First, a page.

Mapping the brain

californiamandrillSoftware and s/w Development

Dec 13, 2013 (3 years and 5 days ago)

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Mapping the brain

Use the following link to find and
describe the functions of the brain

http://www.pbs.org/wgbh/nova/body/mapping
-
the
-
brain.html




Assignment

1.
Launch the interactive link.

2.
Using
each

perspective (coronal, sagittal, axial)

A. Name the part of the brain



B. Draw in a
bright color
the section of the


brain in the proper anatomical location.



C. Describe how it appears on the scan.

3.
Using the information icon, record the main
functions and any other factual observations.

Acronyms

fmri



Functional magnetic resonance imaging:
a form of magnetic resonance imaging of the brain that



registers blood flow to functioning areas...
wordnetweb.princeton.edu/perl/webwn


pet scan



Positron emission tomography
(PET) is a nuclear medicine imaging technique which produces a three
-


dimensional image or picture. For more information click the link





http://www.pbs.org/wnet/brain/scanning/pet.html



MEG


Magnetoencephalography

MEG scan
, is an imaging technique that identifies brain activity and measures


small magnetic fields produced in the brain. Of all the brain scanning methods, MEG provides



the most accurate resolution of the timing of nerve cell activity
--

down to the millisecond. Hopefully, as the


technology improves, MEG devices will become cheaper, more portable, and more prevalent.

For more click on


the link.
http://www.pbs.org/wnet/brain/scanning/meg.html



DTI


Diffusion tensor imaging
creates 3D images of your nerves. Click the link and scroll down to see more.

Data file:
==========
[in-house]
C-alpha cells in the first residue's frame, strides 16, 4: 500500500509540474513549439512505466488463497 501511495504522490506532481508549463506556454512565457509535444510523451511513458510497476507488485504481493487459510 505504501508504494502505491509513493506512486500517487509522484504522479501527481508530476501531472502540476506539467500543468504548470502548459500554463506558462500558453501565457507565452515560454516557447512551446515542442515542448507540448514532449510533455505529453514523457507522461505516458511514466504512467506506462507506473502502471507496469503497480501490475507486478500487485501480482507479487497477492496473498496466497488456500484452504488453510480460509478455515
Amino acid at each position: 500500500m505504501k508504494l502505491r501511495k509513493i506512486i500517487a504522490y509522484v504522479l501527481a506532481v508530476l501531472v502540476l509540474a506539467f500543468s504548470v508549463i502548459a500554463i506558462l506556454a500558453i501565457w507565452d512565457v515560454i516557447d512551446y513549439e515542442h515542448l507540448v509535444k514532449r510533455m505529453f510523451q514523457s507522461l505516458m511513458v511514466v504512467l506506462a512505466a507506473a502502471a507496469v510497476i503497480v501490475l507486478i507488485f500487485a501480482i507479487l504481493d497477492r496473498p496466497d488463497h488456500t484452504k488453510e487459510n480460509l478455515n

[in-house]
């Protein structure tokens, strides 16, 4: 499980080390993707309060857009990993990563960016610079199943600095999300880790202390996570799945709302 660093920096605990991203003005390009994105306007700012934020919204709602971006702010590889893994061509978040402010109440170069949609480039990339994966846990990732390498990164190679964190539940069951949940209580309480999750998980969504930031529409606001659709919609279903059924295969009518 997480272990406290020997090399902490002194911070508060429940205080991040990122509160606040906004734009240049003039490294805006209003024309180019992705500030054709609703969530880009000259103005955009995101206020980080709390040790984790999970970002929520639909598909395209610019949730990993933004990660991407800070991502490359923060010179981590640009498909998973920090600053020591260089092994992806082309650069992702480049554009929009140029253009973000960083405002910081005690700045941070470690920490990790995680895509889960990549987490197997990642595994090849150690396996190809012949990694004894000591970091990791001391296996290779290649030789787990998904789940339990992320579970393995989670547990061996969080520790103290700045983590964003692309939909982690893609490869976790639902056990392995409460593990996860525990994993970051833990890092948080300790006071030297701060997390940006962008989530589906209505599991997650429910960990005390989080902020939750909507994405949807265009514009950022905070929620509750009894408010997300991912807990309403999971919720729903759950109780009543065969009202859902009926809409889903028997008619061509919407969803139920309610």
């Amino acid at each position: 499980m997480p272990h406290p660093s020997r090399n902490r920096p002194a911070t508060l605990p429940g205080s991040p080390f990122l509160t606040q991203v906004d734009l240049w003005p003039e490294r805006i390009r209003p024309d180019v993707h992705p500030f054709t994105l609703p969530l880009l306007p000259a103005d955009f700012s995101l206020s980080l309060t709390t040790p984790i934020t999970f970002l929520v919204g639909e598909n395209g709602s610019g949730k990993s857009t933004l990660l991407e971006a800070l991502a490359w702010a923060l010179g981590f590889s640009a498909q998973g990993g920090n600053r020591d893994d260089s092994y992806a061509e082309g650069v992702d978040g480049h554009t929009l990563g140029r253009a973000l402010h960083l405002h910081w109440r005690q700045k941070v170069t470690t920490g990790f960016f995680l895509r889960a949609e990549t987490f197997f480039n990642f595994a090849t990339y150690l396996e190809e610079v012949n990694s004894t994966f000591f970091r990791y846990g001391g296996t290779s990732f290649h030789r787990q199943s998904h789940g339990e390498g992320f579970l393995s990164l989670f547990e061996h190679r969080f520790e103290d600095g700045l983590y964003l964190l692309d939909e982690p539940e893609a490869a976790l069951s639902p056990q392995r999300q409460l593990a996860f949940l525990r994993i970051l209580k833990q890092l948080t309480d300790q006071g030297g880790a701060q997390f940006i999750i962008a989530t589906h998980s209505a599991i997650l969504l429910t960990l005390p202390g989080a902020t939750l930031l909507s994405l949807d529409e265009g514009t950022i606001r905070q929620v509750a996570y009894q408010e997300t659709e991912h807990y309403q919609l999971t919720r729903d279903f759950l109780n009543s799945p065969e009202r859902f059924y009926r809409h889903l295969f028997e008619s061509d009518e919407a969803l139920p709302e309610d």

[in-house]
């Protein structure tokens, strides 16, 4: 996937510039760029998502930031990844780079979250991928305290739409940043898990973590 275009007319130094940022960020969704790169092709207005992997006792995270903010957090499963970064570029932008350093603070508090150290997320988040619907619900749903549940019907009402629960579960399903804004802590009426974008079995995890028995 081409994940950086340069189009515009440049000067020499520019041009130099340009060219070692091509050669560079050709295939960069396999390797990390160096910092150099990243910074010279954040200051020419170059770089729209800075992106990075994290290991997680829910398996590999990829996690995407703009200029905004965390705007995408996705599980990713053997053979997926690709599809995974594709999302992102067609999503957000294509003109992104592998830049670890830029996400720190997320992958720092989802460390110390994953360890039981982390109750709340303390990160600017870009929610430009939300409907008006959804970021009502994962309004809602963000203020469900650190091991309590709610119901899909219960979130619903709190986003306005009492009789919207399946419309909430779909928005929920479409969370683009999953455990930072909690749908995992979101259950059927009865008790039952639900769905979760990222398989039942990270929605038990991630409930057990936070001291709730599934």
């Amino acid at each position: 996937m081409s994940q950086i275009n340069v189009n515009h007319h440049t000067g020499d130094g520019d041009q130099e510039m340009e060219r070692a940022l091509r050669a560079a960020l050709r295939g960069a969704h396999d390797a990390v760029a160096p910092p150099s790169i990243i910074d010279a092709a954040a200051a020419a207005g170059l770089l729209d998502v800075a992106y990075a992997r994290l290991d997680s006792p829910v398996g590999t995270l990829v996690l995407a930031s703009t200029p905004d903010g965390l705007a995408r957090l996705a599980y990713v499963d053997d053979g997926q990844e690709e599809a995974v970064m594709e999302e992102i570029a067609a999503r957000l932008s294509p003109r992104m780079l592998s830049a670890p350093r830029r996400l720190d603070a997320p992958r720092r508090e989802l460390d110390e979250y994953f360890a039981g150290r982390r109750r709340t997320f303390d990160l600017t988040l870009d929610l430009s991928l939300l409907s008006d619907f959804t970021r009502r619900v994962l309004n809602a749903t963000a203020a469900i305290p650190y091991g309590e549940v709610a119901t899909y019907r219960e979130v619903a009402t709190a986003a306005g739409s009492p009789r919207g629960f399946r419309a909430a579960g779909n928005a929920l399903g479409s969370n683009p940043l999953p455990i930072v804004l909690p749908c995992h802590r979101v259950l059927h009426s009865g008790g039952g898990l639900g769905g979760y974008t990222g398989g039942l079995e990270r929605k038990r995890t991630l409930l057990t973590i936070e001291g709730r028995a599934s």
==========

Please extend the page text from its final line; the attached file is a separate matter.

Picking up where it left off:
http
://neurosurgery.ucla.edu/body.cfm?id=409



Probabilistic

Probabilistic atlas of the human brain, which retains information on how brain structure and function vary


in

large populations.
http://www.loni.ucla.edu/~thompson/prob_atlas.html




Use the worksheets with these images
to complete your assignment.


Name of brain structure________________________

Coronal


Sagittal


Axial






Description of function _________________________________







Amygdala


The amygdala is a tiny almond
-
shaped mass
located deep inside the temporal lobe.



A study in
Nature

in 2011 showed that the bigger
your amygdala, the more friends you have.

Brain Stem


The brainstem is the vertical structure
connecting the spinal cord to the brain.



All motor and sensory communication between
the brain and the body is funneled through the
brain stem.

Broca’s Area


Broca's area refers to a section of cerebral cortex
in the lower portion of the frontal lobe near the
temporal lobe.



It is linked to speech and lies in the dominant
hemisphere, which is on the left
-
hand side in
most people.

Cerebellum


The cerebellum sits just beneath the cerebrum.



Unlike the undulating and variable ridges and
folds of the cerebrum, the folds in the
cerebellum are much tighter and more regular,
like an accordion.

Frontal Lobe


The frontal lobe is both the largest and forward
-
most lobe of the brain.



It is separated from the